The Element M is a beautifully finished product. The silver top and black sides really match well and give a nice contrast. With its sleek design and low-profile it can match into a lot of interiors. The unit itself is quite solid with its 3.7 Kilograms. It measures 275 x 281 x 60 mm (LxWxH), which is not as massive as some other hifi gear gets.
On the sides of the unit you have black heat-sinks, which even let you peek into the hardware a bit. On the front you have the various control-buttons, the screen and of course the headphone output. The black rotary button to the right controls volume and mutes the Element M when pressed. On the left hand side you’ll see the on/off button. The LED right next to it tells you the current status of the M. The two buttons left next to the volume knob are for output selection (lower one) and settings.
Overall the Element M is a very elegant looking piece of kit.
Alright, so here it goes. The Element M has four different control scenarios. You can use it with the supplied remote control, with the front sided buttons, their own MA Remote app and Roon.
Let’s go over the possibilities quickly.
On the front-plate of the unit you have three different buttons. To the left you see the on/off and standby button. Push this one to turn your Element M on or to put it into standby mode. An LED right next to this button tells you the current state of the Element M. A steady lit-up LED means it’s turned on and a dimmed flashing LED means it’s in standby.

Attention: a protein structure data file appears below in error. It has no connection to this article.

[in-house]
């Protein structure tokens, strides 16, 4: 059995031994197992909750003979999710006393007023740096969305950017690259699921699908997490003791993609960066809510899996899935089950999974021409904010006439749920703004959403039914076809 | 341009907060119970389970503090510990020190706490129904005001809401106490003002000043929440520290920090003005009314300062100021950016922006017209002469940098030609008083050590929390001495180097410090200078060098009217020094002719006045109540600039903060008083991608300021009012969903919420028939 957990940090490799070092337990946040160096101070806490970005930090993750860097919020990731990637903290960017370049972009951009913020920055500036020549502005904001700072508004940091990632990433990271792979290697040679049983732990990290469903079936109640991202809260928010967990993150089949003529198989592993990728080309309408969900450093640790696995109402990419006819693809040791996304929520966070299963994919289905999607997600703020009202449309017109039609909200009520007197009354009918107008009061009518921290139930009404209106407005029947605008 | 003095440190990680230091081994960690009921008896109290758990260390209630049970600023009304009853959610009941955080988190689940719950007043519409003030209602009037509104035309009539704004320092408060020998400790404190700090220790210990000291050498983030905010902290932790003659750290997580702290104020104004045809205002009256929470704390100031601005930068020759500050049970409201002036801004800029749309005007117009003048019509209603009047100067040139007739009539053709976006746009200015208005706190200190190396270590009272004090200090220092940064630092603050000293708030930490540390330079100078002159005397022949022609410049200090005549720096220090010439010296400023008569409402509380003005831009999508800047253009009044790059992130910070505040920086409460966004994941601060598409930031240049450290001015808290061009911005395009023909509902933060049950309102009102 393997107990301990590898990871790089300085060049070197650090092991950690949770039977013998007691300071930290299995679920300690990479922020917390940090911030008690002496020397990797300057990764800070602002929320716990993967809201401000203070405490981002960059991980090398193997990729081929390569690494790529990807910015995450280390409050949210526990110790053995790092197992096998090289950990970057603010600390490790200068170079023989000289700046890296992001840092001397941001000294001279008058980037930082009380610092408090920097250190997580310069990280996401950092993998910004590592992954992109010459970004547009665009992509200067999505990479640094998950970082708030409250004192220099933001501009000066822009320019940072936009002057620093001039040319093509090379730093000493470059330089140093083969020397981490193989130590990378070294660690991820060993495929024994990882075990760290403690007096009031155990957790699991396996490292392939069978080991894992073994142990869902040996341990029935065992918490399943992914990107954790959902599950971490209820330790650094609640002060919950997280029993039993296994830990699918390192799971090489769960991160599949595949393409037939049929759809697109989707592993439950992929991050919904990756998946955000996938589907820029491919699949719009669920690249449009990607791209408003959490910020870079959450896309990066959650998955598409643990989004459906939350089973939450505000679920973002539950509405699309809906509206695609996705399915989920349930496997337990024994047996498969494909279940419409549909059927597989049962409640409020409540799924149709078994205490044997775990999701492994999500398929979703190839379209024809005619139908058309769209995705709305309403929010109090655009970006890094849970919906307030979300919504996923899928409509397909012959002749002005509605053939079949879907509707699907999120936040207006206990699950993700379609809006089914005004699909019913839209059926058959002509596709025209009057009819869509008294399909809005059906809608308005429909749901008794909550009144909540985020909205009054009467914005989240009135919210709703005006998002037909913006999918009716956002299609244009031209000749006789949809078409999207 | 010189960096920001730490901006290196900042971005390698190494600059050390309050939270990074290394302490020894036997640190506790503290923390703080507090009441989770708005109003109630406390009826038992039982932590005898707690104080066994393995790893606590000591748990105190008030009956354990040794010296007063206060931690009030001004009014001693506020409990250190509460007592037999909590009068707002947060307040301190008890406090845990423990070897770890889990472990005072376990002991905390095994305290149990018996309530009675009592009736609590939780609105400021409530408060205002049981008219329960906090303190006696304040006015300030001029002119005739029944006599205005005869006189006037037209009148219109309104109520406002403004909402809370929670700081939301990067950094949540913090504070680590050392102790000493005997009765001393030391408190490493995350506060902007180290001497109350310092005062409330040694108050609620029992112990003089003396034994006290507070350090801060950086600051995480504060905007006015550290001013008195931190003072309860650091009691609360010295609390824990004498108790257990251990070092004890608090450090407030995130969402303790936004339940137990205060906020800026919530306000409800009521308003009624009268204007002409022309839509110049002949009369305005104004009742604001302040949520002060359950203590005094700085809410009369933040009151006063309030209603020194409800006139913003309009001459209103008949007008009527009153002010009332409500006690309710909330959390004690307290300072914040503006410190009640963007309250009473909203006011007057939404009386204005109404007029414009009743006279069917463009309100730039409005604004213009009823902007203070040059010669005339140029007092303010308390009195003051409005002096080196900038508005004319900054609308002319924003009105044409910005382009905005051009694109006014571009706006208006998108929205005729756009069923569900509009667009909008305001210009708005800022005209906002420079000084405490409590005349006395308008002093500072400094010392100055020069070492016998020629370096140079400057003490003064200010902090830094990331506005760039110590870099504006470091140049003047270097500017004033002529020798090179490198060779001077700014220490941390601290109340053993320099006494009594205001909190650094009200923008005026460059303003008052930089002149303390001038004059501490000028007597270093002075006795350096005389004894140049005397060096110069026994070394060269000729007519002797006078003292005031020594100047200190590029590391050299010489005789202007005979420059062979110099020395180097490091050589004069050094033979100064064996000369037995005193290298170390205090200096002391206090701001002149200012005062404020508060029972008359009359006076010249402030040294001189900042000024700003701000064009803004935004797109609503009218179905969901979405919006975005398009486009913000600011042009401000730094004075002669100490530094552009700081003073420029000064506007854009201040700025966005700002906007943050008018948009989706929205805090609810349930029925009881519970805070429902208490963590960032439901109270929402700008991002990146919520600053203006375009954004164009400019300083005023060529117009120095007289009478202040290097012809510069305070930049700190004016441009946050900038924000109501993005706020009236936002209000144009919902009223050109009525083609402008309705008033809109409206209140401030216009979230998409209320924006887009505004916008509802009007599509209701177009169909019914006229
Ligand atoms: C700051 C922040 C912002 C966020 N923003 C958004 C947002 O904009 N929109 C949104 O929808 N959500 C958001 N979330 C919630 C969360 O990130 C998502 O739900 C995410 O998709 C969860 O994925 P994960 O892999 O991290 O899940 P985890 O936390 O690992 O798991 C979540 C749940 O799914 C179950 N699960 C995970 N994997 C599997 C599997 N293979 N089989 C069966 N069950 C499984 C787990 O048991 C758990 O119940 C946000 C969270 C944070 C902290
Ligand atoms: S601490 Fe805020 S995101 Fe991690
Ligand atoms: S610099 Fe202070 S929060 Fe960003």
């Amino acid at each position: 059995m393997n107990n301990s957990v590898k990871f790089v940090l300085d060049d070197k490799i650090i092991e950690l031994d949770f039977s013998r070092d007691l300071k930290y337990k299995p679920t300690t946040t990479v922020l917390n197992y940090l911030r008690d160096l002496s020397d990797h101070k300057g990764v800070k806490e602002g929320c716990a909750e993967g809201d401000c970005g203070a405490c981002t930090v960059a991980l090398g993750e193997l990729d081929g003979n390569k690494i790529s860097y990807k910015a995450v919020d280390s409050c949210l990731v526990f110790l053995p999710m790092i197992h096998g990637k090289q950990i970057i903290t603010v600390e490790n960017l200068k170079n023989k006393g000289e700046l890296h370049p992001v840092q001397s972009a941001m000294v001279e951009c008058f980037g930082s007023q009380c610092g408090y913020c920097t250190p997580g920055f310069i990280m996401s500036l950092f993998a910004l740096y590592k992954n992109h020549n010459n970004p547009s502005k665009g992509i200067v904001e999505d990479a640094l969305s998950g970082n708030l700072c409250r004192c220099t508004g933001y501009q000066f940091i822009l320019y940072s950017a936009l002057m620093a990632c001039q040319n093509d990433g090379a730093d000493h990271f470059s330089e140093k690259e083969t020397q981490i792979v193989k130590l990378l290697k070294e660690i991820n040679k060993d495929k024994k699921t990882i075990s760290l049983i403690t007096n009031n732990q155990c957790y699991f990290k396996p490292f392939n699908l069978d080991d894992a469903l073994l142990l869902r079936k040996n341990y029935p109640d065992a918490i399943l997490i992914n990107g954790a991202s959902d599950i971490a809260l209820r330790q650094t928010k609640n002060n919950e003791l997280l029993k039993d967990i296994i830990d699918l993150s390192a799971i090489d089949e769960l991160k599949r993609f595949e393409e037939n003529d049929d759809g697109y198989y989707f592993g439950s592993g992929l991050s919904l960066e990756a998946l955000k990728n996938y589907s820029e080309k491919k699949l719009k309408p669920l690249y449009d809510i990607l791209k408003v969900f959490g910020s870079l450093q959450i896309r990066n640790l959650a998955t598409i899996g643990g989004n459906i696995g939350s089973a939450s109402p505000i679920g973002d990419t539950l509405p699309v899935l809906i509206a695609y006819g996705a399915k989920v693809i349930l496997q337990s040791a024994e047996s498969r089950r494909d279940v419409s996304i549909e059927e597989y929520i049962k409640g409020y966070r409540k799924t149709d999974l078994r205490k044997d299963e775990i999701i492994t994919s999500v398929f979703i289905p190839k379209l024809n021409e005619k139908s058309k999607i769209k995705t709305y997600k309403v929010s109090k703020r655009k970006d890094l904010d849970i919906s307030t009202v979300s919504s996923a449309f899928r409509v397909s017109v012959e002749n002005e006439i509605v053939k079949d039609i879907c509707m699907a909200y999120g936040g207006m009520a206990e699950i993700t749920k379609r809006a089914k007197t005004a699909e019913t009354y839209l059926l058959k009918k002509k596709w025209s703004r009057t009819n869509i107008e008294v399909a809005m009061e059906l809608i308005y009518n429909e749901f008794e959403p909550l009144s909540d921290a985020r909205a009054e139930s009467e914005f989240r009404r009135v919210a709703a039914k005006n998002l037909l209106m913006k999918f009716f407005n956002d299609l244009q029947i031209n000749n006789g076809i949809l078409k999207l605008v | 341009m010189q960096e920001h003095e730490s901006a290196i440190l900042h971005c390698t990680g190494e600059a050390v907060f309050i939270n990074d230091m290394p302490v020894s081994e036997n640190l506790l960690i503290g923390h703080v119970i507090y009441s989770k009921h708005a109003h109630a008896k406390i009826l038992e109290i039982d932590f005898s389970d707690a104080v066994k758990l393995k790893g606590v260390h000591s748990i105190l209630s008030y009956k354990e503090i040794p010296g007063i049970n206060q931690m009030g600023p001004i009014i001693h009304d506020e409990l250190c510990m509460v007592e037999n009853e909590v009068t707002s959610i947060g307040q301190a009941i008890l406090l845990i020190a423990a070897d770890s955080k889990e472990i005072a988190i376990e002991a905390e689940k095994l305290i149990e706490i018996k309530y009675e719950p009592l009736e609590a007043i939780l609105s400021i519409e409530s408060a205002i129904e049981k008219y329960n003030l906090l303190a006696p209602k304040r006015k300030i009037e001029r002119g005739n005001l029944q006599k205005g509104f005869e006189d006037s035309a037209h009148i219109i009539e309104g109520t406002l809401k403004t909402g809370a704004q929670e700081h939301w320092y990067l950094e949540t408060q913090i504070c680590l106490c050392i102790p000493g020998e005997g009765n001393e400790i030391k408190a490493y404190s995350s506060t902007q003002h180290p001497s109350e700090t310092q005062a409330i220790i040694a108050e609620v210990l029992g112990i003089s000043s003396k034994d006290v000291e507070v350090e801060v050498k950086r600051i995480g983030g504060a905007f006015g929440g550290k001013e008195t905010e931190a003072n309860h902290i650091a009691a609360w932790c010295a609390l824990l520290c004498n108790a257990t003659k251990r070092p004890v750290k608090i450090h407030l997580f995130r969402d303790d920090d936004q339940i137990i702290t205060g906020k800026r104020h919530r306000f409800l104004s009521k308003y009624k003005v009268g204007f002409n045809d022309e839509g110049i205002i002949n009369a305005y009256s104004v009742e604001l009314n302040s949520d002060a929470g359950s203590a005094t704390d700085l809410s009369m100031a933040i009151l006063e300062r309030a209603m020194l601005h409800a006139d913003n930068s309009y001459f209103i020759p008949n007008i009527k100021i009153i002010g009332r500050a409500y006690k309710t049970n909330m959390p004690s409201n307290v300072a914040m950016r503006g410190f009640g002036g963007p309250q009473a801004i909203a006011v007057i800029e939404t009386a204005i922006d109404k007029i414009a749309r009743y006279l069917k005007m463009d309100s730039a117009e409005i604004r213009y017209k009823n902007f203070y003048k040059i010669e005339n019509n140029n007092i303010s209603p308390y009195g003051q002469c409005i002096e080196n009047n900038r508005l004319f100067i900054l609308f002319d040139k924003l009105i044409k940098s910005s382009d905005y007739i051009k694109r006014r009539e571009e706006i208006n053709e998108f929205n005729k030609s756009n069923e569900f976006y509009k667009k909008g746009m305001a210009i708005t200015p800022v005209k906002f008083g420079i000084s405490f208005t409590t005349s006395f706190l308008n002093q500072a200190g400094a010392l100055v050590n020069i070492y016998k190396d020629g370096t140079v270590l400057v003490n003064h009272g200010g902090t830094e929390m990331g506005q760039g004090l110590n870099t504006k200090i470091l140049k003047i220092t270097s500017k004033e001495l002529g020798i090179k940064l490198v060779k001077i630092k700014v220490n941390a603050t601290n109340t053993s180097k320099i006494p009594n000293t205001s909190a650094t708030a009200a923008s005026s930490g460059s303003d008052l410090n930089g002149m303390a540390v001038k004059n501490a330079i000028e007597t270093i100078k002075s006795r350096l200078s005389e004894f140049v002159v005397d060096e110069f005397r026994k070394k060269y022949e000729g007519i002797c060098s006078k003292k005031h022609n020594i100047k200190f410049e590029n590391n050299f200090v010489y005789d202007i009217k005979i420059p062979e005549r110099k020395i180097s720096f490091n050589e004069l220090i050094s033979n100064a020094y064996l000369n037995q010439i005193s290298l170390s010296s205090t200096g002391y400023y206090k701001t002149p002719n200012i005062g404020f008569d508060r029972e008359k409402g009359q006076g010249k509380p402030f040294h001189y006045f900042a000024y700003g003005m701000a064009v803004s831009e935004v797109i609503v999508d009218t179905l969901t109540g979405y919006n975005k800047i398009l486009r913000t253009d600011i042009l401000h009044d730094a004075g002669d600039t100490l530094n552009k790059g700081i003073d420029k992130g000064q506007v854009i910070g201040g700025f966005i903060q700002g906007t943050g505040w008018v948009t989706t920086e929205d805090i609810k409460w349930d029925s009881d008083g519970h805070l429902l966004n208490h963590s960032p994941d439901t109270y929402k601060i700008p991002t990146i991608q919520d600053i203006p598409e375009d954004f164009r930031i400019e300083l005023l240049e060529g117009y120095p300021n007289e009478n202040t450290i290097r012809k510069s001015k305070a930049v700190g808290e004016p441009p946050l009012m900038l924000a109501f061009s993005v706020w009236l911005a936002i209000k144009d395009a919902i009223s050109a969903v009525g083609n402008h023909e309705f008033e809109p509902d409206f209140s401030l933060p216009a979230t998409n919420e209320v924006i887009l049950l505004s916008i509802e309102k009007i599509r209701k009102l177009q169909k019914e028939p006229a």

The centred LCD screen gives you information about what’s happening. On the left you see the different available inputs. Next to that you’ll see what file sample rate it’s currently decoding. You have the information about the used digital filter and the volume setting, together with the selected output. Next to the screen you have two hardware buttons. The top one lets you cycle through the settings, while the bottom button gives you the options for your outputs.
The big black volume knob rotates and sets volume higher or lower. Pressing it will mute the output. The volume range goes from -108dB up to +12dB.
Here you have two different options, both of which require a network connection. You can control the Element M software-sided with their own MA Remote App or with the Roon software. Let’s check both options out very quick.
At the time of writing, I was using MA Remote v1.3.4 and hardware firmware versions 1.3.7 (ARM) and A10301 (MCU).
The MA Remote App is available for Android and iOS smartphones free of charge. Matrix ensured me that they are working on getting the App on tablets as well, but there is no ETA for that yet. You can download it through Matrix Audio’s website or in the respective App stores. It only supports two languages, Chinese and English. So if you’re looking for something in your own native tongue, look further.
Once downloaded and opened, it will search your network for available Matrix Audio devices. If your Element M is on the network before you open the App, it won’t take long to find it.
With the MA Remote App you can easily control your Element M. You can search your Music Library which is connected to one of the USB A inputs or on the micro SD card. I am using a 400GB micro SD card with my Element M, and it did take a couple of minutes to fully index it. It’s not a horrendously long period to wait, so just a bit of patience is required.